Both of the above art projects had to have a dual art and scientific function in order to meet NASA’s requirements. However in 1989, Lowry Burgess's  Boundless Cubic Lunar Aperture flew on the space shuttle as a self-contained "non-scientific payload". This conceptual artwork included holograms and cubes made from all of the elements known to science and water samples from all the world's rivers as part of Burgess’s Quiet Axis artwork.

Falcon Heavy
On February 6, 2018 with the inaugural launch of the Falcon Heavy rocket, Elon Musk launched his personal Tesla Roadster with a dummy Staman as a passenger in the driver seat on a journey towards Mars. The live stream seen by millions will surely be remembered for it cultural impact. Was it space art? This remains to be seen and will need more analysis.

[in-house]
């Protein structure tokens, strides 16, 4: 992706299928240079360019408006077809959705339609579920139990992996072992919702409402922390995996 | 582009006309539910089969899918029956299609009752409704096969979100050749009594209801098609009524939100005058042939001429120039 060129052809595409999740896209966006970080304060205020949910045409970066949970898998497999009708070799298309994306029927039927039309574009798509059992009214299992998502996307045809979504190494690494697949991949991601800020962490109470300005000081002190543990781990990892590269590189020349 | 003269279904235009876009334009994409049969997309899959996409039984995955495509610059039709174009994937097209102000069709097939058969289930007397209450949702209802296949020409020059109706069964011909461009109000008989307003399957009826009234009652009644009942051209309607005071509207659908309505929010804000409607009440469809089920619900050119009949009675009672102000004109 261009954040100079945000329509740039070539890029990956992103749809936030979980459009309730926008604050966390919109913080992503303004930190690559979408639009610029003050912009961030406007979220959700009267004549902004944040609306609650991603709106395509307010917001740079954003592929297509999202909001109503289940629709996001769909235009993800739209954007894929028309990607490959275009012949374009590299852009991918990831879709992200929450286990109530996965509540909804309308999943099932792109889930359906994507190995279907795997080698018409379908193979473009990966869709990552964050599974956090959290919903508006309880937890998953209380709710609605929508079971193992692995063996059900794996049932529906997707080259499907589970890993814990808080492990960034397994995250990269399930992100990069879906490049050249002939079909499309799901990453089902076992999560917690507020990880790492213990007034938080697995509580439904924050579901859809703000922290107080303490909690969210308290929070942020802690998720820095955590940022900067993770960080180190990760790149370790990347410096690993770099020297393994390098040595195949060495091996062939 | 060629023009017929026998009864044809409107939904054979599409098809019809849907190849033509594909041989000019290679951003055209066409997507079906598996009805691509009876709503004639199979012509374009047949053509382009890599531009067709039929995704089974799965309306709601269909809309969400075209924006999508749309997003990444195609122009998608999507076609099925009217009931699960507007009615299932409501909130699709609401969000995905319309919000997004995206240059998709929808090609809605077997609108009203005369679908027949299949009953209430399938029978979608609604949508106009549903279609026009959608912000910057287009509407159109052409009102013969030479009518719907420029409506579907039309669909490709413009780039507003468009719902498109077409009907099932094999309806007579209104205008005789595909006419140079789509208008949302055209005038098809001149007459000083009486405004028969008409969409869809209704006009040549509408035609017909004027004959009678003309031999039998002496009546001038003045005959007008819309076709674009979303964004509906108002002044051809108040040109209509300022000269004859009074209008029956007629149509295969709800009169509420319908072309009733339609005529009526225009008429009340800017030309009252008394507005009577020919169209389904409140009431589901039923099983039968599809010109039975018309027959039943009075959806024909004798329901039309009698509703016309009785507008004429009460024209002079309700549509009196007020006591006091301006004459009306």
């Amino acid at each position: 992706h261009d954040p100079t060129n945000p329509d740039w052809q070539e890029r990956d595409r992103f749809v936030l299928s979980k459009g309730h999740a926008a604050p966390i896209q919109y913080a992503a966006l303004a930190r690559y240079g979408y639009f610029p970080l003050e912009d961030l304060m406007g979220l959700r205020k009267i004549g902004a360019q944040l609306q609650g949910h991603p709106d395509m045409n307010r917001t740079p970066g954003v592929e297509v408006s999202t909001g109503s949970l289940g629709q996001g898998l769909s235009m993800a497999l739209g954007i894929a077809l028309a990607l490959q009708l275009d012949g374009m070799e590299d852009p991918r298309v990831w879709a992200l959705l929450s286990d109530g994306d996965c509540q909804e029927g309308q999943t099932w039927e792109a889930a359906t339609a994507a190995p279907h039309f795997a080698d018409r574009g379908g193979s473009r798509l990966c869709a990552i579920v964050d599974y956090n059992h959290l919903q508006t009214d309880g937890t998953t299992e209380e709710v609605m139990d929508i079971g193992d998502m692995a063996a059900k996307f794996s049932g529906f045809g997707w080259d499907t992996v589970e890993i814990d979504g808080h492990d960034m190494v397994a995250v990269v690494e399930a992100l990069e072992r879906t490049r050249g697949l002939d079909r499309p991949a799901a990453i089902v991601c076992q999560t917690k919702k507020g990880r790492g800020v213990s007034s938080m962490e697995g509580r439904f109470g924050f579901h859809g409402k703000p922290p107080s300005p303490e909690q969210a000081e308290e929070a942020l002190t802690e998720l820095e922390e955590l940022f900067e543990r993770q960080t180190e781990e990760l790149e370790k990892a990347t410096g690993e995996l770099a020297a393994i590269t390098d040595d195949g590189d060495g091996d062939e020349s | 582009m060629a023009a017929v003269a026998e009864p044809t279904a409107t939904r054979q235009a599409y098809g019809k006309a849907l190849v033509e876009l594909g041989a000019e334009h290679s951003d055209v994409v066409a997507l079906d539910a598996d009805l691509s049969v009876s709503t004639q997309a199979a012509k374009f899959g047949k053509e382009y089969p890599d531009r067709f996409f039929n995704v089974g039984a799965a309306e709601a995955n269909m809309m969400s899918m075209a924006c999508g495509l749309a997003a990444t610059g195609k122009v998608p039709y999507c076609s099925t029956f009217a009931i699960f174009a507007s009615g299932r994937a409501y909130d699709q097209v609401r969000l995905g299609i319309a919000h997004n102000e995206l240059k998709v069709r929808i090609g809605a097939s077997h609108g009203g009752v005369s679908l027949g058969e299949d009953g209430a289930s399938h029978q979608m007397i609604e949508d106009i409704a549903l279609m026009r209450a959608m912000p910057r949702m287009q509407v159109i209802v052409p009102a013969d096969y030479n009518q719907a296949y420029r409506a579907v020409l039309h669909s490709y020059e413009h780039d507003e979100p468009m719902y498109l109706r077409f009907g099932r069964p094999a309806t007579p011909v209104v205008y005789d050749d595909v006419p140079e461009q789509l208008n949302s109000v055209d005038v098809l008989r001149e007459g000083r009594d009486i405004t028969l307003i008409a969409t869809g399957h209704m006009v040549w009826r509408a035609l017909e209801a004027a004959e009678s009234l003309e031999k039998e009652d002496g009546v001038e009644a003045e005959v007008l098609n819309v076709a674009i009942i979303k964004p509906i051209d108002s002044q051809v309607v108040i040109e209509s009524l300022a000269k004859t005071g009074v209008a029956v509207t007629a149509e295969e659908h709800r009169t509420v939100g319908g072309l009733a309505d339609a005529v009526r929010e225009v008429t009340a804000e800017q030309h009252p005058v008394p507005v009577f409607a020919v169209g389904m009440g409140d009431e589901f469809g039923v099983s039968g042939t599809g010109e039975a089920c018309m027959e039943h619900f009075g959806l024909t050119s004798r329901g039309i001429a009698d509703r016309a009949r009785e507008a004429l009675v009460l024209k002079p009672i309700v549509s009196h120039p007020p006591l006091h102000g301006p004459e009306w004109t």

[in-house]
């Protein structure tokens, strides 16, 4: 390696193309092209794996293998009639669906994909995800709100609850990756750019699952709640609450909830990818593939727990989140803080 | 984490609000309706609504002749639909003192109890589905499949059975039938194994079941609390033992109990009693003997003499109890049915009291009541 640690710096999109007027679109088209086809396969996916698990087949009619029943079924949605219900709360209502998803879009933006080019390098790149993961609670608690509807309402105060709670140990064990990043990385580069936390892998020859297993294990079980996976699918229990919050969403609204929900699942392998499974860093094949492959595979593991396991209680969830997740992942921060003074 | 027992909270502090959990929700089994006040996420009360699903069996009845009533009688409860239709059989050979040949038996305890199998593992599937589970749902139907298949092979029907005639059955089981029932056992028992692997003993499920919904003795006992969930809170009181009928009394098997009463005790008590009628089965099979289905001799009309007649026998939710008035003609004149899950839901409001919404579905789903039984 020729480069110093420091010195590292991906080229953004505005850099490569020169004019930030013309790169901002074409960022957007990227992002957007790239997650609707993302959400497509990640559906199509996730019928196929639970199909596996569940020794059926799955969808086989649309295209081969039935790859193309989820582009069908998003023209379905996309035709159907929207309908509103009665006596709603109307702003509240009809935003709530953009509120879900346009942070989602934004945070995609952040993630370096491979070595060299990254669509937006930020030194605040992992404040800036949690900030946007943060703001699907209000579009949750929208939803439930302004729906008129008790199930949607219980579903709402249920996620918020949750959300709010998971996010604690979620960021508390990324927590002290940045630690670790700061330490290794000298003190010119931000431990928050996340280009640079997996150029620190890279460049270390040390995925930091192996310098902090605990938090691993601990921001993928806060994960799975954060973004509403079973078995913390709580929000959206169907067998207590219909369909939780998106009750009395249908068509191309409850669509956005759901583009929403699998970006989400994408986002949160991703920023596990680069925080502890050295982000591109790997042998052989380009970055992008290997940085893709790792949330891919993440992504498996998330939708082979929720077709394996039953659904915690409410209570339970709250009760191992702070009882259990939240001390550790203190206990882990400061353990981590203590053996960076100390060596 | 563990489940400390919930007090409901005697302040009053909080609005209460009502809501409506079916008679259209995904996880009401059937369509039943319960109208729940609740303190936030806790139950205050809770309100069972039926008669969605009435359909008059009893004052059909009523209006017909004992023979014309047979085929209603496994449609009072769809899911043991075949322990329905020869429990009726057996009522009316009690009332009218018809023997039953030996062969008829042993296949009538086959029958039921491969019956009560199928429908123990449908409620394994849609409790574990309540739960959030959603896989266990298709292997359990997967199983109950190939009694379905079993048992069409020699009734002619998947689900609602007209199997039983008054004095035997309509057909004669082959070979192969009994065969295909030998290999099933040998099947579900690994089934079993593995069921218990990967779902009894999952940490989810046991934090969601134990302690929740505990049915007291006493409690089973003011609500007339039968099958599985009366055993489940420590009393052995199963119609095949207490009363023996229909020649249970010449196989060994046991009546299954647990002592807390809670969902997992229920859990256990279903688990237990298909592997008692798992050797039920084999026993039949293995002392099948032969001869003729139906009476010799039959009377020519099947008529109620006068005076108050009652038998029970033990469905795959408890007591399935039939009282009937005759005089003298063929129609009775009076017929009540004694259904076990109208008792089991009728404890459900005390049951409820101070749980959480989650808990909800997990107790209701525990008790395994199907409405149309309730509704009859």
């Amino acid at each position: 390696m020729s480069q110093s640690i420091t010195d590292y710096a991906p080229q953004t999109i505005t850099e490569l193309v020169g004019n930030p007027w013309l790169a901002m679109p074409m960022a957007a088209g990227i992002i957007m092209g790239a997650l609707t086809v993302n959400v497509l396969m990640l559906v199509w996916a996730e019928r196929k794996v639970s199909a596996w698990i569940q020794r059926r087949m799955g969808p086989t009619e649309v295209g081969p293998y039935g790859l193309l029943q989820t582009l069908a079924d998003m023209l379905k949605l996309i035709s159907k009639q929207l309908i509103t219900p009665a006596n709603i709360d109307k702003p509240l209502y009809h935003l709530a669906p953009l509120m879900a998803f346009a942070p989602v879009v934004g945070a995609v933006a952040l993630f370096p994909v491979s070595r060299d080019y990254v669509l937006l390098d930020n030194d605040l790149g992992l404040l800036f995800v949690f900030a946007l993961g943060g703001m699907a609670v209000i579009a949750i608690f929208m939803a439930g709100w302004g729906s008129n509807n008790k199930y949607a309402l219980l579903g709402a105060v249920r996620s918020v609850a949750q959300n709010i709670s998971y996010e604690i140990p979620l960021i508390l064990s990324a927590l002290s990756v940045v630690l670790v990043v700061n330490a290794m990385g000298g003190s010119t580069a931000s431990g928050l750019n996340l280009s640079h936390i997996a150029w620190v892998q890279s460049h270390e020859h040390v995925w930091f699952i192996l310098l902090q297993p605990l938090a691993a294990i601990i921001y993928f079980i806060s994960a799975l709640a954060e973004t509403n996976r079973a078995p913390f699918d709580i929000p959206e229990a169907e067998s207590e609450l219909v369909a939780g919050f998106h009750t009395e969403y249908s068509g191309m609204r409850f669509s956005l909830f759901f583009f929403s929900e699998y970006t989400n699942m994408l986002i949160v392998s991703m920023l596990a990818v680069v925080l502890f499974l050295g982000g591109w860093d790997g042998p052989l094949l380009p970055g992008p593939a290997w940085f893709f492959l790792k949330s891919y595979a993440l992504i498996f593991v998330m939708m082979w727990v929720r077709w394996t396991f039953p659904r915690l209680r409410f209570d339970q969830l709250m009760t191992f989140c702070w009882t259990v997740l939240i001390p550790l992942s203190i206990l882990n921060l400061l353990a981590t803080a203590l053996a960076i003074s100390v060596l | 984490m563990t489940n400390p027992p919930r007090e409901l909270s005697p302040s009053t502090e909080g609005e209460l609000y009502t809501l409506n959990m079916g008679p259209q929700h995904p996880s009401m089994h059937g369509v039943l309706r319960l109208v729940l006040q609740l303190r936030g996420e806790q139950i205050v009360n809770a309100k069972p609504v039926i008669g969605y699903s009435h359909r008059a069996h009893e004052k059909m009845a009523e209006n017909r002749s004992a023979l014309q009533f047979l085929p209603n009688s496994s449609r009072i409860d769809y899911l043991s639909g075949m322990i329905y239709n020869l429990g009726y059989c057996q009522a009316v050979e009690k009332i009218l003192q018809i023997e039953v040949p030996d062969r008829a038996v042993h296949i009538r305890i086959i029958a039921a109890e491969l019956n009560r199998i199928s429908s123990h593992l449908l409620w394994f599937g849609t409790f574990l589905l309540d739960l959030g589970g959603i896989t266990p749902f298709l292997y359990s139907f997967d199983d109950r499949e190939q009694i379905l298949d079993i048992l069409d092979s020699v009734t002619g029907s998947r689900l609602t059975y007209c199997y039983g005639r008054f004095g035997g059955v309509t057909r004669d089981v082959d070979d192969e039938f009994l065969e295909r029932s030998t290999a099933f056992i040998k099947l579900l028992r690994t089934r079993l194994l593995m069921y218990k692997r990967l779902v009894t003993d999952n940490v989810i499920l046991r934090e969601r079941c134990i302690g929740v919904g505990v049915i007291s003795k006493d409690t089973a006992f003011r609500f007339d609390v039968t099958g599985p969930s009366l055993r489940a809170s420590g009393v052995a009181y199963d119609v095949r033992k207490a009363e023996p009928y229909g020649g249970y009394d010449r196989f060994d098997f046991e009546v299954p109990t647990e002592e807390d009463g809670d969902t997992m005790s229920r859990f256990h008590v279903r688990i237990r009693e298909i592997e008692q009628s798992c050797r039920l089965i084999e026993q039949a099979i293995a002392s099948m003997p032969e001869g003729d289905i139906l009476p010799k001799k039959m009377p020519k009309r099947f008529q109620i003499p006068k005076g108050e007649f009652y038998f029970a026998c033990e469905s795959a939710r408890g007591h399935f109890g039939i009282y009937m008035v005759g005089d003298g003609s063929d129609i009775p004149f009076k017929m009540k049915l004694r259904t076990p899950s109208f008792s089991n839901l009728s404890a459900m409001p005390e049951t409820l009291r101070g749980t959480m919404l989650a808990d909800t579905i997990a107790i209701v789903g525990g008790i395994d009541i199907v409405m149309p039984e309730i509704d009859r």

Orbital Sculpture
A highly controversial form of space art is that of orbital sculptures. The idea for such works can be traced to the 1960’s and the first Echo satellites which were launched by the US. These passive communication satellites – reflective spheres 30 to 40 meters in diameter - were significant because, in addition to their scientific objectives, many people actually saw these quite visible objects passing overhead in the night sky.